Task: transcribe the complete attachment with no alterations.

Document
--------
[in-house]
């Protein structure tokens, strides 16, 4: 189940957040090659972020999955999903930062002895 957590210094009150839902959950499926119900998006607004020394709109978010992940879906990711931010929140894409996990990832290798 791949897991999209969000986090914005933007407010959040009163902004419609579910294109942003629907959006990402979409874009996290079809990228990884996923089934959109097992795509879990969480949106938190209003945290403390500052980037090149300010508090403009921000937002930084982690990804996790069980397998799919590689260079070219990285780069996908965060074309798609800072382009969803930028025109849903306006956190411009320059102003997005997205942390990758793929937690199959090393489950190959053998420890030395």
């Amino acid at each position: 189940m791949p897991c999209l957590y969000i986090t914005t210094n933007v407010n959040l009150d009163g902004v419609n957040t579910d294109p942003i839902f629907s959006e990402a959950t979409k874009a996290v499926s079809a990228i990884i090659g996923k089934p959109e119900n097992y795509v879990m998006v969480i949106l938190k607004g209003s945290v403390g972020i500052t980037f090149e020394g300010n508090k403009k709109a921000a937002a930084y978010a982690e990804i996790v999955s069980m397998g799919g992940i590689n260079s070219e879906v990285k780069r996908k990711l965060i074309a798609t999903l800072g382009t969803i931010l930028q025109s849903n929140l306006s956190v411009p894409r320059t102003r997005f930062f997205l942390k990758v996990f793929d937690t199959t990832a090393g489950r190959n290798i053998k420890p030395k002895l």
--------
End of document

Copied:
[in-house]
């Protein structure tokens, strides 16, 4: 189940957040090659972020999955999903930062002895 957590210094009150839902959950499926119900998006607004020394709109978010992940879906990711931010929140894409996990990832290798 791949897991999209969000986090914005933007407010959040009163902004419609579910294109942003629907959006990402979409874009996290079809990228990884996923089934959109097992795509879990969480949106938190209003945290403390500052980037090149300010508090403009921000937002930084982690990804996790069980397998799919590689260079070219990285780069996908965060074309798609800072382009969803930028025109849903306006956190411009320059102003997005997205942390990758793929937690199959090393489950190959053998420890030395």
């Amino acid at each position: 189940m791949p897991c999209l957590y969000i986090t914005t210094n933007v407010n959040l009150d009163g902004v419609n957040t579910d294109p942003i839902f629907s959006e990402a959950t979409k874009a996290v499926s079809a990228i990884i090659g996923k089934p959109e119900n097992y795509v879990m998006v969480i949106l938190k607004g209003s945290v403390g972020i500052t980037f090149e020394g300010n508090k403009k709109a921000a937002a930084y978010a982690e990804i996790v999955s069980m397998g799919g992940i590689n260079s070219e879906v990285k780069r996908k990711l965060i074309a798609t999903l800072g382009t969803i931010l930028q025109s849903n929140l306006s956190v411009p894409r320059t102003r997005f930062f997205l942390k990758v996990f793929d937690t199959t990832a090393g489950r190959n290798i053998k420890p030395k002895l």